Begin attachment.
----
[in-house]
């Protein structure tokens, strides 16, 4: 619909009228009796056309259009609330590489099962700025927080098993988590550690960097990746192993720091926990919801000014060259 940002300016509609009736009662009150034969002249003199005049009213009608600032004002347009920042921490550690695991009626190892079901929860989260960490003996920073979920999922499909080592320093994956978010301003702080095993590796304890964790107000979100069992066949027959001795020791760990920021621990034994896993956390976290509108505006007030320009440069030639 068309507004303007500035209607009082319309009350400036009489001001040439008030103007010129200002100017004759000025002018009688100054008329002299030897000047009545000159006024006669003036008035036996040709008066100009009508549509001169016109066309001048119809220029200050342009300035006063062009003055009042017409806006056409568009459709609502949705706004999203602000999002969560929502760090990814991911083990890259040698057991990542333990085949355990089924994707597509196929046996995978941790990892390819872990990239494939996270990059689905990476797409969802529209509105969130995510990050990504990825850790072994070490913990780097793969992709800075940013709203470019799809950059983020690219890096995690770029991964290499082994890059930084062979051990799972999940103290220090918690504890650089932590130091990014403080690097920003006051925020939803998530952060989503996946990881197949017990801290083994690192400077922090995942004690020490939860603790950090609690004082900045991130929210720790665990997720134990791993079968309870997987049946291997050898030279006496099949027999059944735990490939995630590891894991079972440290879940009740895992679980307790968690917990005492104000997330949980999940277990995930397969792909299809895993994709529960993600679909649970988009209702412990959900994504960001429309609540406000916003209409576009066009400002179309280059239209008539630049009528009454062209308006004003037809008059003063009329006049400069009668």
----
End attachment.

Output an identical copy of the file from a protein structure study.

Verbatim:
[in-house]
């Protein structure tokens, strides 16, 4: 619909009228009796056309259009609330590489099962700025927080098993988590550690960097990746192993720091926990919801000014060259 940002300016509609009736009662009150034969002249003199005049009213009608600032004002347009920042921490550690695991009626190892079901929860989260960490003996920073979920999922499909080592320093994956978010301003702080095993590796304890964790107000979100069992066949027959001795020791760990920021621990034994896993956390976290509108505006007030320009440069030639 068309507004303007500035209607009082319309009350400036009489001001040439008030103007010129200002100017004759000025002018009688100054008329002299030897000047009545000159006024006669003036008035036996040709008066100009009508549509001169016109066309001048119809220029200050342009300035006063062009003055009042017409806006056409568009459709609502949705706004999203602000999002969560929502760090990814991911083990890259040698057991990542333990085949355990089924994707597509196929046996995978941790990892390819872990990239494939996270990059689905990476797409969802529209509105969130995510990050990504990825850790072994070490913990780097793969992709800075940013709203470019799809950059983020690219890096995690770029991964290499082994890059930084062979051990799972999940103290220090918690504890650089932590130091990014403080690097920003006051925020939803998530952060989503996946990881197949017990801290083994690192400077922090995942004690020490939860603790950090609690004082900045991130929210720790665990997720134990791993079968309870997987049946291997050898030279006496099949027999059944735990490939995630590891894991079972440290879940009740895992679980307790968690917990005492104000997330949980999940277990995930397969792909299809895993994709529960993600679909649970988009209702412990959900994504960001429309609540406000916003209409576009066009400002179309280059239209008539630049009528009454062209308006004003037809008059003063009329006049400069009668």